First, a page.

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About JeffLander

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  1. Question a grizzled and not yet bitter veteran

    Magnas, Most studios tend to use one major modelling package for the whole studio. Generally, this is 3DS Max or Maya with some XSI and a few others mixed in. The reasons for this is so that it is easy to share assets, multiple people can work on the same assets and pipeline, shared training and maintainance, and need for only one export pipeline. That said, some studios don't mind if people work in other packages as well for some aspects of their work. Say you are an animator and really prefer XSI to animate even though the models are all built in Maya. That could happen if most of the animators agree and there is a good path for assets between them. Generally, when hiring, they would expect you to know or be very ready and capable to learn the studios preferred package to get a job. So if you are a Maya enthusiast, you probably should pass on a house that only uses Max for instance. I find though that it is really the talent at modeling I care about. The program is just the tool and I can teach anyone to use the tools. They all basically do the same things and are these days so configurable that it is pretty easy to set up to anyone's preference. It is the actual talent that is hard to come by. So advice. First hone your craft and portfolio to show you are a kick ass artist. Next learn at least one of the major packages well. If you can learn blender, you can learn any other them. Really. There are free versions for learning of most of the main packages. So get them and start modeling. -Jeff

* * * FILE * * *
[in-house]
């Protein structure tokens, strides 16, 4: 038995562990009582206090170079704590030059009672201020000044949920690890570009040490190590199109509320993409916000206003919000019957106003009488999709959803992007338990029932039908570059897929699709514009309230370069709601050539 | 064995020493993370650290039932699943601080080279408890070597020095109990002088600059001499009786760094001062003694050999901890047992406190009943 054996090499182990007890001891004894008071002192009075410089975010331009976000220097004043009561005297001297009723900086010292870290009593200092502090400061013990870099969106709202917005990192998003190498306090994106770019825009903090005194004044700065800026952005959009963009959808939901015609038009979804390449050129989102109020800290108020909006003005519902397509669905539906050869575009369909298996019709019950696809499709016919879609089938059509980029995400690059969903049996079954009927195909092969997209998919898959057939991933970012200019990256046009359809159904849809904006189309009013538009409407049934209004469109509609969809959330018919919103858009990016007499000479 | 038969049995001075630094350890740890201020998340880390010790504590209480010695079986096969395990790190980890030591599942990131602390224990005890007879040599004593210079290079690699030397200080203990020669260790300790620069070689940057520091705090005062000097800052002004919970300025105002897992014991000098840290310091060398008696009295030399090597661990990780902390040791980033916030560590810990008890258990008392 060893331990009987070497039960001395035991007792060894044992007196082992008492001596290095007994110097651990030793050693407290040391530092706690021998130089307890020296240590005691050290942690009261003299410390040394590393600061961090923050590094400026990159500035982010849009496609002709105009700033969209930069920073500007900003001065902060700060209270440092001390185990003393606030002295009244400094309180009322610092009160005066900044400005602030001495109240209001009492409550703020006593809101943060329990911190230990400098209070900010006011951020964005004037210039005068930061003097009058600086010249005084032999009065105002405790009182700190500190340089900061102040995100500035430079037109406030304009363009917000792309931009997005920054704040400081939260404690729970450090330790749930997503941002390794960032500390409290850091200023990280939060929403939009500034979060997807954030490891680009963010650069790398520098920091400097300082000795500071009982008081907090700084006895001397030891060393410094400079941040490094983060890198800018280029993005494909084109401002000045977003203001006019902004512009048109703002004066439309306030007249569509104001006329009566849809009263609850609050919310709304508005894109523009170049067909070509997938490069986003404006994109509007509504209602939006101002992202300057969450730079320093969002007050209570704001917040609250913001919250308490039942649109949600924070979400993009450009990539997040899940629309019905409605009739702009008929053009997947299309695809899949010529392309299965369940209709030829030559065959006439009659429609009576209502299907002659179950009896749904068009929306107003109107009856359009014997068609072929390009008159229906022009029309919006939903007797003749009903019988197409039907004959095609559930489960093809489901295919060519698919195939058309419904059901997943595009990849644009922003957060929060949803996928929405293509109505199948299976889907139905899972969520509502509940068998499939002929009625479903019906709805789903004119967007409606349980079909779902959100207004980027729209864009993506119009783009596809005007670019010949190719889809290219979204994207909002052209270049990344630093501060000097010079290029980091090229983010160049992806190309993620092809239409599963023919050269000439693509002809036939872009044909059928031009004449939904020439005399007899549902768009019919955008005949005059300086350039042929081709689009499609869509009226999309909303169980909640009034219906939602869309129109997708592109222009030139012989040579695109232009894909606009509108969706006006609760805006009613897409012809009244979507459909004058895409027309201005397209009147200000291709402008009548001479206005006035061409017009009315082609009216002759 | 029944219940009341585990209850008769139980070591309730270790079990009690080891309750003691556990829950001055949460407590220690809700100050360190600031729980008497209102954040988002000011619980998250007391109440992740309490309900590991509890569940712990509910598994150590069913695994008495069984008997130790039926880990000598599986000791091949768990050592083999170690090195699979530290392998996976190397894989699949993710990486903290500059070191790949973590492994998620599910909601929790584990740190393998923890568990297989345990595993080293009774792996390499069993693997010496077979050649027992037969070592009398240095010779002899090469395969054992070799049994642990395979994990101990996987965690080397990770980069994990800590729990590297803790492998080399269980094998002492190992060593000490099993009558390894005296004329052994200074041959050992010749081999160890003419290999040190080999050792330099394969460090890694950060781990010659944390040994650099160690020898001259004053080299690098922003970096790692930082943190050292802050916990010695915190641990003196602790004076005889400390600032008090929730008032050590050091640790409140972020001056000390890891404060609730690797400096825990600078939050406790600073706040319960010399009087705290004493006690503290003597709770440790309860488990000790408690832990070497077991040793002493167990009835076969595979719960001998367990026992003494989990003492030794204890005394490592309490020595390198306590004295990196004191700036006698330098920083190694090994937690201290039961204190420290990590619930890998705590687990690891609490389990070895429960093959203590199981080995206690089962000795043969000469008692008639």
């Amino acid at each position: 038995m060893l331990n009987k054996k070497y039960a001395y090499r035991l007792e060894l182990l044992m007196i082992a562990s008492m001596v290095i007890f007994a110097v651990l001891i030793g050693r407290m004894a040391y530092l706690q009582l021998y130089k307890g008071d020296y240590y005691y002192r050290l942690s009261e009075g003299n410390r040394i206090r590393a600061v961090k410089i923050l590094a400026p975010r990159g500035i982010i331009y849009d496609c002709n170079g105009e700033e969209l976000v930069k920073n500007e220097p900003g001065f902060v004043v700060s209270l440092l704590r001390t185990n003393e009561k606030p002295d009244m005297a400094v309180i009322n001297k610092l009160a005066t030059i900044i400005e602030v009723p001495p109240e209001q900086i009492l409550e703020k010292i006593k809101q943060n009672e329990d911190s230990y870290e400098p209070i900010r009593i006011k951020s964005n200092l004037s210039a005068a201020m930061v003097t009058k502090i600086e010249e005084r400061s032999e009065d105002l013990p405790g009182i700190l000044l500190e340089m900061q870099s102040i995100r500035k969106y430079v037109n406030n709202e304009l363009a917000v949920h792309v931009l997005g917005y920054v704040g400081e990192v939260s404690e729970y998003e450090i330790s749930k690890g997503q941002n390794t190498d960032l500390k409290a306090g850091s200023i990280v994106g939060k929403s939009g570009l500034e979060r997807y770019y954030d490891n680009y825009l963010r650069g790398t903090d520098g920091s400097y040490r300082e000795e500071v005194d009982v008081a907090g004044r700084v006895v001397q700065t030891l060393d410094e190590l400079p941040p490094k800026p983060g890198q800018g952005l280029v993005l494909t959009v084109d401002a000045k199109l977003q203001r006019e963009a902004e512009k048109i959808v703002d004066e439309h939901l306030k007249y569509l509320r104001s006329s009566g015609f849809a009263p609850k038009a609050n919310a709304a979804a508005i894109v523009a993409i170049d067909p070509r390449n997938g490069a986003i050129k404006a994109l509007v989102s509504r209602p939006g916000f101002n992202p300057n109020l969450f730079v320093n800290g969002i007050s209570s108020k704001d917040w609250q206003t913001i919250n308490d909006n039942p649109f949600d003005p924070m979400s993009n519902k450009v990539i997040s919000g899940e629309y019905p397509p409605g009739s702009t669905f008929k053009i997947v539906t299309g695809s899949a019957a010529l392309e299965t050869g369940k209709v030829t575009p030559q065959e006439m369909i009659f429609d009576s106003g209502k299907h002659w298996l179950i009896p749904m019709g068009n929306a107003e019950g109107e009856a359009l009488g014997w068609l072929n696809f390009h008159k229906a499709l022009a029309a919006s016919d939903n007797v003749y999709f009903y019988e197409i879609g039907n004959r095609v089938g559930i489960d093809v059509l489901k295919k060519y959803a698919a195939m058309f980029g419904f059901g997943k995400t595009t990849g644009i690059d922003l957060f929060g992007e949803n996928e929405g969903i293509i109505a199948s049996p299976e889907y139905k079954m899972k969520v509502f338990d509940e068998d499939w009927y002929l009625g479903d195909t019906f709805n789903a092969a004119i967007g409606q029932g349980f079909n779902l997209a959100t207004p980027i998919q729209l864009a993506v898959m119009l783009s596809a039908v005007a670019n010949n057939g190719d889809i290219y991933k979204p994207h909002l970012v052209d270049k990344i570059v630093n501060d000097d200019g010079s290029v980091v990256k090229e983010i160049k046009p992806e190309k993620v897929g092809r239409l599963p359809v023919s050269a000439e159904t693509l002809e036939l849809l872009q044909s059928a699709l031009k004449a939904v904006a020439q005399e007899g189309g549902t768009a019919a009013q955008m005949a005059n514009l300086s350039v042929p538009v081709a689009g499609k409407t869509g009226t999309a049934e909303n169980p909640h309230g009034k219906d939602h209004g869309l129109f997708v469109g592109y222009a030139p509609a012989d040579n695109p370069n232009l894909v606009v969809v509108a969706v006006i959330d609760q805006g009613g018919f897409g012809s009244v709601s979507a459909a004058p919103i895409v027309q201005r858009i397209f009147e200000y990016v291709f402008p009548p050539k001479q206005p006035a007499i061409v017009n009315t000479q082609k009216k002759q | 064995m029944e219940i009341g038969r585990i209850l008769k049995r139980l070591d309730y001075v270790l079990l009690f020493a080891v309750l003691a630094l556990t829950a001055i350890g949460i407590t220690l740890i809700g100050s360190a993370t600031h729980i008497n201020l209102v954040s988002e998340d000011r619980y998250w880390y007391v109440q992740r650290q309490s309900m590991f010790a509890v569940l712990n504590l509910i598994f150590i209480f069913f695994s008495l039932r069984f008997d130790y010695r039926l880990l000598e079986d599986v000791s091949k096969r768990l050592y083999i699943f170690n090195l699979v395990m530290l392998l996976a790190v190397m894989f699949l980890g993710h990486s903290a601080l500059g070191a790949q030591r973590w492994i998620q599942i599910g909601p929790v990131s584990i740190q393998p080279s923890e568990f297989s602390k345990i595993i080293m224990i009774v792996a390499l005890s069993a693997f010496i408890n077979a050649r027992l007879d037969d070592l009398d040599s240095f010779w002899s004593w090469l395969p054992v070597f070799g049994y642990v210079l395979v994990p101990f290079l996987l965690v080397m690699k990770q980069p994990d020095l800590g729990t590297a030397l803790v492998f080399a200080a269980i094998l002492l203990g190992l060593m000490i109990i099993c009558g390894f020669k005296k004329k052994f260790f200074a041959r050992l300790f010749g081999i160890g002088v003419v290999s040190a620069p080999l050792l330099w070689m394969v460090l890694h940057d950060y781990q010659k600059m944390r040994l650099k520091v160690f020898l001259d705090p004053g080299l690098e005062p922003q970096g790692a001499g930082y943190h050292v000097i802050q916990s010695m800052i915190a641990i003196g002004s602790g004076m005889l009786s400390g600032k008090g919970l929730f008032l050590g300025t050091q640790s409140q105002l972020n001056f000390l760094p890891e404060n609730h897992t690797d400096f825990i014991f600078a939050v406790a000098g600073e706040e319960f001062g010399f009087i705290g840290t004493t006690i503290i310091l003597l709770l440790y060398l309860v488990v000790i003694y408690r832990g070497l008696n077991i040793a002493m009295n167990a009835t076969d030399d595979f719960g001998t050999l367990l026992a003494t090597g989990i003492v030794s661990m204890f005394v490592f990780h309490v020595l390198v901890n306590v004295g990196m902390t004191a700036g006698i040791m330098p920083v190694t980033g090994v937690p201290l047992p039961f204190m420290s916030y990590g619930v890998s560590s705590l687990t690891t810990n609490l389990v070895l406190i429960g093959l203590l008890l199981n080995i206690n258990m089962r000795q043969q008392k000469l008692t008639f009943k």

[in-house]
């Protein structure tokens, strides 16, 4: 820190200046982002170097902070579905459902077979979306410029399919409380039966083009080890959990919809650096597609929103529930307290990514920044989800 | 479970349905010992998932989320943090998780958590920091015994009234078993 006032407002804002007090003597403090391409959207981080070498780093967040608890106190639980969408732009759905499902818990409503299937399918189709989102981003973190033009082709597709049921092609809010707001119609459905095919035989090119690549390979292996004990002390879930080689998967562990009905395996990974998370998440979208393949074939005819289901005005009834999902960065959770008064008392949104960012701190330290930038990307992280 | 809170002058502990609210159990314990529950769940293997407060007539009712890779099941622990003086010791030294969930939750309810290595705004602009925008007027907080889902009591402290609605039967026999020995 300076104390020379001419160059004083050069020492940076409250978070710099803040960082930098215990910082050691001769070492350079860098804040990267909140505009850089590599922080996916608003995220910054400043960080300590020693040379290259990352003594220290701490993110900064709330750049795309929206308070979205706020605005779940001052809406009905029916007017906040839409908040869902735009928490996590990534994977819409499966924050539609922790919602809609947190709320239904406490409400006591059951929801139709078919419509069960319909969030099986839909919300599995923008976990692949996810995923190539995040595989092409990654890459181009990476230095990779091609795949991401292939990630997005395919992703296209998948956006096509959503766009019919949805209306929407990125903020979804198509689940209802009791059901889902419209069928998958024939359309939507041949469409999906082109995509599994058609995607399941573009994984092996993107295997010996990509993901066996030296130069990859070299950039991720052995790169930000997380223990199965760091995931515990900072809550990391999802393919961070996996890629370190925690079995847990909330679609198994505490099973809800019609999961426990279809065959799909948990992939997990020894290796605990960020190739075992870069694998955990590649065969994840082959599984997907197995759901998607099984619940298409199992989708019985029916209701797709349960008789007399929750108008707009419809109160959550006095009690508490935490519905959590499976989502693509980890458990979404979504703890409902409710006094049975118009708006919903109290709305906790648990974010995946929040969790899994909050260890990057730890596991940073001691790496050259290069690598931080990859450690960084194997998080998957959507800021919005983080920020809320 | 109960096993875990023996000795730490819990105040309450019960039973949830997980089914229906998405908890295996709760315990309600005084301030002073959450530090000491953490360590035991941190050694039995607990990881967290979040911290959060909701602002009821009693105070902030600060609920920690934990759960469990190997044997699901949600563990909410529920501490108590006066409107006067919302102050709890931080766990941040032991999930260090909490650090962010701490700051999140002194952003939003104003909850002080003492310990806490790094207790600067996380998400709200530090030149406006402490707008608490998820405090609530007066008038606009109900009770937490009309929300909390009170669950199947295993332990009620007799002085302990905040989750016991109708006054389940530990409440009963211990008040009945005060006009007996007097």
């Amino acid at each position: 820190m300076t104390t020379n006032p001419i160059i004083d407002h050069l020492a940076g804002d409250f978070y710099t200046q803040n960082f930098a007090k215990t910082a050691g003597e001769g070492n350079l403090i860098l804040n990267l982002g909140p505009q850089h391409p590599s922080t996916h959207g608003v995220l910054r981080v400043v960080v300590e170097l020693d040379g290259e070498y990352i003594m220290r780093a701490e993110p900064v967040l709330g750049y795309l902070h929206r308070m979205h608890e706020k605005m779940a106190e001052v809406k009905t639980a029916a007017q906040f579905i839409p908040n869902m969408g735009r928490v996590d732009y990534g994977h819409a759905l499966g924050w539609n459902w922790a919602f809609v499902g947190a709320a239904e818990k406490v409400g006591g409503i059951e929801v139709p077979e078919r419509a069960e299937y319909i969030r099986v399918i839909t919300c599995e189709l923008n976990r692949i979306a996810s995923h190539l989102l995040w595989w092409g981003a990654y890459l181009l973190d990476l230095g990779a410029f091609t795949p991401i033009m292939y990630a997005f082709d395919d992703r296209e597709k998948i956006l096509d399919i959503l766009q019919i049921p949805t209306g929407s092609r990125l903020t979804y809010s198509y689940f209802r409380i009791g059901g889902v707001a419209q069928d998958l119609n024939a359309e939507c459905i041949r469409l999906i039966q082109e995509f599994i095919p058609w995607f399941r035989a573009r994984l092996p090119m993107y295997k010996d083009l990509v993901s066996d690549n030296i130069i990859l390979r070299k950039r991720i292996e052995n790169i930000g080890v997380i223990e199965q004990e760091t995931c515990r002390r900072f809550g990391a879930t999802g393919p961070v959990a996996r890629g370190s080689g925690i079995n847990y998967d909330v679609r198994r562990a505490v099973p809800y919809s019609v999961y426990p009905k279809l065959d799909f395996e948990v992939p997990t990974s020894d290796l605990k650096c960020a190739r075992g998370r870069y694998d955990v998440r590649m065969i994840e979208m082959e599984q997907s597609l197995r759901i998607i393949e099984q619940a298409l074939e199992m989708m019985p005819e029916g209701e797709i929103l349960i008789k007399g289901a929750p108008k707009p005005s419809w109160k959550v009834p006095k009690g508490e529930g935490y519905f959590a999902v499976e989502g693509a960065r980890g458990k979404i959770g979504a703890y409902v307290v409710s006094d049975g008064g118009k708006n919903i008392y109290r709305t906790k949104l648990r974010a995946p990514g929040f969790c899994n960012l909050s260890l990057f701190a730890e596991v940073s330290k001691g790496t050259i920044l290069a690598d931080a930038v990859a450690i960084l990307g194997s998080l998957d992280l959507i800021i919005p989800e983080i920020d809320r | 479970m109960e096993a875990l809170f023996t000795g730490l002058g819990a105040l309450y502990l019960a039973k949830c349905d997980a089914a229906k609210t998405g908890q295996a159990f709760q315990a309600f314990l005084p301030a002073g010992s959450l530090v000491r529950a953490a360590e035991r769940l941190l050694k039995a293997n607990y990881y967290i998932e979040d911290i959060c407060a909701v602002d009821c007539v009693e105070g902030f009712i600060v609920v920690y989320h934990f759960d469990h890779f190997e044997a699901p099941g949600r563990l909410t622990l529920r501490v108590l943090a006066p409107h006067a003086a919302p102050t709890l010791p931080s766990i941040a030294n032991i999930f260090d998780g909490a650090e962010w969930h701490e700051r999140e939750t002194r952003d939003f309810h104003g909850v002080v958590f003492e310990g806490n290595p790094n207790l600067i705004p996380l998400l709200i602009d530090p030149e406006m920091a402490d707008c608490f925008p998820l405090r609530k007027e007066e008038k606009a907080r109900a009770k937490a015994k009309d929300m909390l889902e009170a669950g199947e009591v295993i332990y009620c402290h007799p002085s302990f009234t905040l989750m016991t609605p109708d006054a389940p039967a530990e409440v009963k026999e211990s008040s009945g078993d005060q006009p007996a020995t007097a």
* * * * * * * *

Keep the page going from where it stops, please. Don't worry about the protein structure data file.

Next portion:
2. Question a grizzled and not yet bitter veteran